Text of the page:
To attract buyers, tax-free companies offer free flights to nowhere Aviation News


Last month, Hyun Jung-a boarded a flight from South Korea’s Incheon airport. About two hours later, he returned to the same airport and charged tax-free shopping, even though he had never landed in another country.

The Air Busan Co. flight, organized by Lotte Duty Free for its VIP customers, was Hyun’s first since the pandemic began and cost him not a penny. As the route briefly left Korean airspace and crossed a Japanese island, the 130 passengers on board qualified to shop at duty-free shops in Seoul normally reserved for people who have traveled internationally.

Non-destination flights like these are an attempt by duty-free operators to save an industry decimated by Covid-19. Before the virus, the business was booming: the global tax-free market was worth $ 85 billion in 2019 and was on track to reach 139 billion by 2027, according to verified market research.

Sales fell as countries restricted international travel. Globally, only 1.8 billion people took scheduled flights last year compared to 4.5 billion in 2019, according to the International Civil Aviation Organization. The annual revenue of Swiss franc giant Dufry AG, which operates outlets worldwide, fell 71%.

While buyers of flights like Hyun’s will not fill the financial gap, they will at least provide some much-needed business.

“I saw a lot of people with bags full of tax-free items,” said Hyun, who bought a Chanel bag, shoes and cosmetics. “I tell all my friends it’s worth taking the flight for the opportunity to buy tax-free.”

Hotel Shilla, South Korea’s second tax-free operator after Lotte, is offering 114 seats on two so-called nowhere flights on May 23 and 30 to customers who have spent more than $ 550 in their stores since of May 3rd. Lotte puts in five more flights this month.

Tax-free operators and other stores are among the last in South Korea to recover from the pandemic, as the country’s retailers and wholesalers launched 182,000 positions in April, even when the economy added 652,000 jobs a year earlier, the statistics office reported on Wednesday.

The industry is at a time when domestic air traffic has picked up and there are tax-free shopping areas. The Chinese island of Hainan, bordered by palm trees, has become an even more popular getaway for tourists from the peninsula who now lack international travel. This helped the province’s tax-free sales, which more than doubled to 27.5 billion yuan ($ 4.3 billion) last year, according to the Commerce Ministry.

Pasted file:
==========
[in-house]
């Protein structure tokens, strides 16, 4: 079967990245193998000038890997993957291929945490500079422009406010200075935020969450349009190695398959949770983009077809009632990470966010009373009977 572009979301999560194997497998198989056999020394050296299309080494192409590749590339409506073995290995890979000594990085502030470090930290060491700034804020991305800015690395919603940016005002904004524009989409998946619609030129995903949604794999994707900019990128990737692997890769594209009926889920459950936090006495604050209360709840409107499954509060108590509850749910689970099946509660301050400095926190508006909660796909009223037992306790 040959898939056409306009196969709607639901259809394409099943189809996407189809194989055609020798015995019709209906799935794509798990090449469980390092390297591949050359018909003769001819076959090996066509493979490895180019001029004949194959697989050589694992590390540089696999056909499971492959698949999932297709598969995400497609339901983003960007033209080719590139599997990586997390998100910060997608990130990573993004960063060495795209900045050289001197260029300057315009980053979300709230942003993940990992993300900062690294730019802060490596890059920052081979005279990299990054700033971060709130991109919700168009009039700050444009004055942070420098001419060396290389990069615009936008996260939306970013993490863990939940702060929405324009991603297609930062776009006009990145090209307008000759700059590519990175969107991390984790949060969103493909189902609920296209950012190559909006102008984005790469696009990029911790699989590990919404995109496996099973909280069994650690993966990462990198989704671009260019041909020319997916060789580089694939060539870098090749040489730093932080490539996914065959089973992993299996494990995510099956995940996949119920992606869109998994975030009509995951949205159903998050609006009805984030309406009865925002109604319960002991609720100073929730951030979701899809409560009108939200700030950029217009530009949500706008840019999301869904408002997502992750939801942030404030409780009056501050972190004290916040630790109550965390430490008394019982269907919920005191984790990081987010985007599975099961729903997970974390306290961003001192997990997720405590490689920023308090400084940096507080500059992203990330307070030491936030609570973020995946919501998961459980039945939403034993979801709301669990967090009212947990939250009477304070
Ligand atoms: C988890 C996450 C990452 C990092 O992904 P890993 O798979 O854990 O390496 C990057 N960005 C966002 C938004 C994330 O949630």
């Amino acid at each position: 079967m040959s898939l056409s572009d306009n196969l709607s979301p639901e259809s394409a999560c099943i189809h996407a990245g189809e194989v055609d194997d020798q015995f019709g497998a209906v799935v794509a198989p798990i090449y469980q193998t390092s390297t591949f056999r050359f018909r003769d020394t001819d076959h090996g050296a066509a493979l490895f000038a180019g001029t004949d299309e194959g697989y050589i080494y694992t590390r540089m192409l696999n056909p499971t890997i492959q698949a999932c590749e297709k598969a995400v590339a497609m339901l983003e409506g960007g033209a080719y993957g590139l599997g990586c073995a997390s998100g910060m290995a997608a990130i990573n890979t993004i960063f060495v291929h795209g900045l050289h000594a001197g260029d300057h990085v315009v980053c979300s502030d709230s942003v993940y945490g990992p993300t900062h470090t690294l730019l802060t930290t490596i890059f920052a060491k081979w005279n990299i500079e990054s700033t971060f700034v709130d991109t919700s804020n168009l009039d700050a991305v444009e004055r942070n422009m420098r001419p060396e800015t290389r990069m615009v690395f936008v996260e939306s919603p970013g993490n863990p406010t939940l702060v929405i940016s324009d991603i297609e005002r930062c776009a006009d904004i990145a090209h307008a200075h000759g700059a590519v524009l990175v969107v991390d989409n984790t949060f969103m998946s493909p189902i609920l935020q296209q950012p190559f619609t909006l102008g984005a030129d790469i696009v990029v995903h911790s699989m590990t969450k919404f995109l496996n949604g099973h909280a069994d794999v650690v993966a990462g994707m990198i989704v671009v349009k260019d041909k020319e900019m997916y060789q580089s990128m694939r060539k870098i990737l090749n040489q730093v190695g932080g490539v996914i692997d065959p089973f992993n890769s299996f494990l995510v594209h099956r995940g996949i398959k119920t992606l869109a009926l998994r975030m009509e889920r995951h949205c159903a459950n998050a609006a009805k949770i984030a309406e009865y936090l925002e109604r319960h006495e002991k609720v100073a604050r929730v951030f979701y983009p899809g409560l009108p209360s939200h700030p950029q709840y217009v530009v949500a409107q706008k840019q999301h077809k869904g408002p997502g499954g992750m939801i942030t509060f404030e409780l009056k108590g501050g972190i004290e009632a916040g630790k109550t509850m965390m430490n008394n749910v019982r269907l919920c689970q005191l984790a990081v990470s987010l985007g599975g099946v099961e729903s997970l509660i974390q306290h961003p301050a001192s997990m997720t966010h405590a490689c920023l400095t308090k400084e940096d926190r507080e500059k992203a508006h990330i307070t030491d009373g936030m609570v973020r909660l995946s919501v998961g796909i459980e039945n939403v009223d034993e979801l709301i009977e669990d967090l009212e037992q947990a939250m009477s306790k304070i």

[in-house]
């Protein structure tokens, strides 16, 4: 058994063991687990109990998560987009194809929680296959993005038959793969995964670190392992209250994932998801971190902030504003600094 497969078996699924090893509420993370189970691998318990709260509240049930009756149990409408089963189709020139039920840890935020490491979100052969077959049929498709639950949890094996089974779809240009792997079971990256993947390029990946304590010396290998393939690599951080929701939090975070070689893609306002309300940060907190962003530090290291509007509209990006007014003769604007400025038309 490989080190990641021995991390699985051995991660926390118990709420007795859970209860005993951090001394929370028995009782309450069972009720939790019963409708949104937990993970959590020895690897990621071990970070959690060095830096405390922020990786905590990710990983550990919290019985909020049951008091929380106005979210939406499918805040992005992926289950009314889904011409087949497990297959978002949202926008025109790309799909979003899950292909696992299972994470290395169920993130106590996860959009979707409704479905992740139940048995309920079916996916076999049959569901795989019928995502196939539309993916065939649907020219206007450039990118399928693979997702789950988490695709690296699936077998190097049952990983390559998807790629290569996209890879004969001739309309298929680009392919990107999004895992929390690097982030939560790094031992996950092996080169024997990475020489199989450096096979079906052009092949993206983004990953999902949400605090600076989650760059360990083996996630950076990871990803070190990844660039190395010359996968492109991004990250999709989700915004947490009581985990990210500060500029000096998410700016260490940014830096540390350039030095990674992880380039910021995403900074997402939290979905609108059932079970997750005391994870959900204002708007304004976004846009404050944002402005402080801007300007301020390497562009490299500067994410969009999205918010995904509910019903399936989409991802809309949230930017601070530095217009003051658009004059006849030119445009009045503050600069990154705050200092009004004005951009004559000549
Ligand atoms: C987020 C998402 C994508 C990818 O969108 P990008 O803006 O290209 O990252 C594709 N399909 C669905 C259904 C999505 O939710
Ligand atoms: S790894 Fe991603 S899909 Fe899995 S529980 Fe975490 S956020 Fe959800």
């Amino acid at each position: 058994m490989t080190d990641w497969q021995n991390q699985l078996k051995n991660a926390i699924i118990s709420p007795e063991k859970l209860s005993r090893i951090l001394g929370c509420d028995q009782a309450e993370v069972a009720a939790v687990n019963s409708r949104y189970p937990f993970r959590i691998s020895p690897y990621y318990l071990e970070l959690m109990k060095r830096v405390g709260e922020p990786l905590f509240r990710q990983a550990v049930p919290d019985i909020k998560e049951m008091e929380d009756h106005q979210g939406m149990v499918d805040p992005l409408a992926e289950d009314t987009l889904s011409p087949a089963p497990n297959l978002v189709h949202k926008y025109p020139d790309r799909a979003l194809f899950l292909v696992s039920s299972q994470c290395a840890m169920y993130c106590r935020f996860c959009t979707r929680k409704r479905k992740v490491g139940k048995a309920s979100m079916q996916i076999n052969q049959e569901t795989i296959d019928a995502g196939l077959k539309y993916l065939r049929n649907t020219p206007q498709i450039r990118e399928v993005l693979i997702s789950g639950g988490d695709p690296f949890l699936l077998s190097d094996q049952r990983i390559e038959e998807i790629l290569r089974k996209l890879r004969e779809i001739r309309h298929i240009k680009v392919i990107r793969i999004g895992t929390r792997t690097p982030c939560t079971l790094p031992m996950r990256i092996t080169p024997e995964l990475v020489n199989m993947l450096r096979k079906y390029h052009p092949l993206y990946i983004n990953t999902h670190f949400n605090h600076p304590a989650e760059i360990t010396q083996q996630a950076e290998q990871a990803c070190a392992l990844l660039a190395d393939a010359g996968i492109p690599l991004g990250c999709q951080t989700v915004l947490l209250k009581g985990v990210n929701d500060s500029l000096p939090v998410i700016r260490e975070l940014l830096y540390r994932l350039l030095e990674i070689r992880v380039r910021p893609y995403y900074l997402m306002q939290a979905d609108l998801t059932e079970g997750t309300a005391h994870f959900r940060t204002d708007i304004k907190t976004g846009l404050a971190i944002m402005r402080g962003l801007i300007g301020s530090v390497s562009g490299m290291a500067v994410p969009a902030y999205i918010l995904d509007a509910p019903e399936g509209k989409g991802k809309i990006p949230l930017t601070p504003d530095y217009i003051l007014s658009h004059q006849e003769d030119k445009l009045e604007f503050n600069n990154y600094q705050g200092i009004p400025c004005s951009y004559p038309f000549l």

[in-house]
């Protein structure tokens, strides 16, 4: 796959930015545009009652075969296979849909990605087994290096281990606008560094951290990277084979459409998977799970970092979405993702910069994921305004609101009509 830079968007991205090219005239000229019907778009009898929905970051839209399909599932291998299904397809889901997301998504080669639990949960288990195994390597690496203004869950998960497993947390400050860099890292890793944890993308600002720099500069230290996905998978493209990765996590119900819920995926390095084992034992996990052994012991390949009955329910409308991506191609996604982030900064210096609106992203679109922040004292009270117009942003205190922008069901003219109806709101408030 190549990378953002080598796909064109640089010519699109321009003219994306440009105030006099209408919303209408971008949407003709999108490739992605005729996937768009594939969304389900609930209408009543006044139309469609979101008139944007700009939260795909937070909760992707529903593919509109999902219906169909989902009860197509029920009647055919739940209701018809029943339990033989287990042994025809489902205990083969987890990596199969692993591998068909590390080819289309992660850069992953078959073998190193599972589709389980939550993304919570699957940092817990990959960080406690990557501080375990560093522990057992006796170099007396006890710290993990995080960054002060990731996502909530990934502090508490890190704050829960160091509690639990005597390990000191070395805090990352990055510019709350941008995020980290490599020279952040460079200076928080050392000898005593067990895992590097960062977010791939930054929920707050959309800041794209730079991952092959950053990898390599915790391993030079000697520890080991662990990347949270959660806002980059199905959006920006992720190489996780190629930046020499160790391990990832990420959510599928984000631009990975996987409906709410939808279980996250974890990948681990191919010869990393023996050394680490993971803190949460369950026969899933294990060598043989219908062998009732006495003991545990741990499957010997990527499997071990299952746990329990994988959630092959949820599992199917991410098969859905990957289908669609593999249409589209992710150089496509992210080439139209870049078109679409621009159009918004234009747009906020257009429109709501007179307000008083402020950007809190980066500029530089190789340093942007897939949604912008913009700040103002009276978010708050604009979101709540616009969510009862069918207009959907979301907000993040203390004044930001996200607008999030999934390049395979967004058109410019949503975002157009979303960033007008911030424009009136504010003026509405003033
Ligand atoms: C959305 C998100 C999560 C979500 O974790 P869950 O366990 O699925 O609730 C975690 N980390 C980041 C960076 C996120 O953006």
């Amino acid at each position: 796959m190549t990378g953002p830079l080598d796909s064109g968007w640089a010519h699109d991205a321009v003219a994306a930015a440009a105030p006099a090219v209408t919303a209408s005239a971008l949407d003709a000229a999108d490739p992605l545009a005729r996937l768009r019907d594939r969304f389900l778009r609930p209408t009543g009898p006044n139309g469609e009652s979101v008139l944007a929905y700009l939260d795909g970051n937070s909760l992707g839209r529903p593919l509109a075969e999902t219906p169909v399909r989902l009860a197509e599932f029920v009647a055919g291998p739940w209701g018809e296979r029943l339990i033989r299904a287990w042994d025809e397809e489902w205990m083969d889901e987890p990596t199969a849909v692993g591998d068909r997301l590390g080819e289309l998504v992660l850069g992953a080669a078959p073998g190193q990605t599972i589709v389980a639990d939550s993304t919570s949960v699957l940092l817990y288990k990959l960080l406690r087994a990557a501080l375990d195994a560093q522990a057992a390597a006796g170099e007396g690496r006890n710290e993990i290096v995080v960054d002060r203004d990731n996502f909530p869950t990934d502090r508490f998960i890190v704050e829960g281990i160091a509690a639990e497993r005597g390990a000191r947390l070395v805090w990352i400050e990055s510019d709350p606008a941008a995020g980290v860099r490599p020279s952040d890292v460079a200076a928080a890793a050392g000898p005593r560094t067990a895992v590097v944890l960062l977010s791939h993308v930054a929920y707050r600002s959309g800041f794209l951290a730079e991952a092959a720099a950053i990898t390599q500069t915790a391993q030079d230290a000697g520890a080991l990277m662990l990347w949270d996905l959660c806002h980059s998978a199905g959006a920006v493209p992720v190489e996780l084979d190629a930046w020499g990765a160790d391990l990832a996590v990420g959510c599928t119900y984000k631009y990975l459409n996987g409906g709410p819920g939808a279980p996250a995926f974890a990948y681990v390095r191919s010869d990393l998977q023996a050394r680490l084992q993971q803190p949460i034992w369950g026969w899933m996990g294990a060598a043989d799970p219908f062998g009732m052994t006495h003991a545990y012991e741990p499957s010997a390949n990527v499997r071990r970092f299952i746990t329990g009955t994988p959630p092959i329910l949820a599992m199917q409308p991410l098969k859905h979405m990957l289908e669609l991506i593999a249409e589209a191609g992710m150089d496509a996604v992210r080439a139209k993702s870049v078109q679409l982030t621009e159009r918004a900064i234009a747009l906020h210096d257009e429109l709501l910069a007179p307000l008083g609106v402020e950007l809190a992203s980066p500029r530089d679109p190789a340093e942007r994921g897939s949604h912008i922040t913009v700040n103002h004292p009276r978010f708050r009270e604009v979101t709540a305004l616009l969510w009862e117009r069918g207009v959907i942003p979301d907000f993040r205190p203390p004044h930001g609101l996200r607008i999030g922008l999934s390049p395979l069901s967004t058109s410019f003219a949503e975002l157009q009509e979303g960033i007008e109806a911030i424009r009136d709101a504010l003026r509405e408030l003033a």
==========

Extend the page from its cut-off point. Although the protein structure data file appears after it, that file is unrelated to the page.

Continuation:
Tax-free purchases have been allowed for domestic tourists in Hainan since 2011. In July, the government raised the spending limit to allow people to buy more and extended some tax-free purchases in Beijing, Shanghai and other cities to take advantage of the trapped purchasing power growth in China.

Meeting the demand of Hainan, the logistics unit of Alibaba Group Holding Ltd. initiates daily cargo flights from Singapore to deliver cosmetics, handbags and other products to the island. Laox Co., Japan’s leading tax-free retailer, which was acquired by Chinese retailer Suning Holdings Group Co. in 2009, it plans to enter Hainan as soon as the second half of this year, establishing stores designed similarly to its stores in Japan.

“The trend of visiting Hainan for luxury shopping has come for the Chinese,” said Jonathan Siboni, CEO of data information firm Luxurynsight.

International air travel, if occurring, tends to short-distance regional routes and from places where vaccination programs are at a more advanced stage. Seven of the busiest international routes in the world during the first four months of the year included U.S. connections, such as Cancun-Houston and New York-Santo Domingo, according to aviation analysis company Cirium.

Stock prices suggest investors are optimistic. Shares of Dufry have risen more than 100% since late September, while the Shilla Hotel is close to the nearly 15-month high in Seoul.

Paris-based Lagardere Travel Retail, which operates duty-free shops, restaurants and other shops at airports, has customers closer to home to help it spend an uncertain summer in Europe after its revenue drops 56% from a year earlier to 341 million euros ($ 414 million) in the first three months.

“We are more committed to traveling retired Europeans,” said Frederic Chevalier, the company’s chief operating officer in Europe, the Middle East and Africa. McKinsey predicts that passenger flows between Asia and Europe will only return to 2019 levels “beyond 2024,” said Anita Balchandani, the company’s partner.

With a reduced vaccination rate in places like South Korea (which has delivered enough blows to just 4% of the population, according to Bloomberg Virus Tracker), marketers can rely on tricks like flying anywhere for a while. time.

“The contribution of flights to nowhere is small, but it’s better than having nothing,” said Sung Junewon, an analyst at Shinhan Investment Corp. in Seoul. “Every bit counts.”

Seven South Korean operators have operated these flights, with a total of about 8,000 passengers. Authorities are also considering plans to allow overseas flights to Incheon, where passengers can spend a few hours shopping without leaving the airport before returning to their original departure point.

Park Ju-hyun, a 31-year-old office worker from Seoul, paid about 90,000 won ($ 80) in March for a flight ticket to nowhere. It was the first time he had traveled by plane since a trip to the Philippines before the pandemic, and it was worth it for shopping, said Park, who spent about $ 600, mostly on cosmetics.

“It was nice to be back at the airport,” he said.

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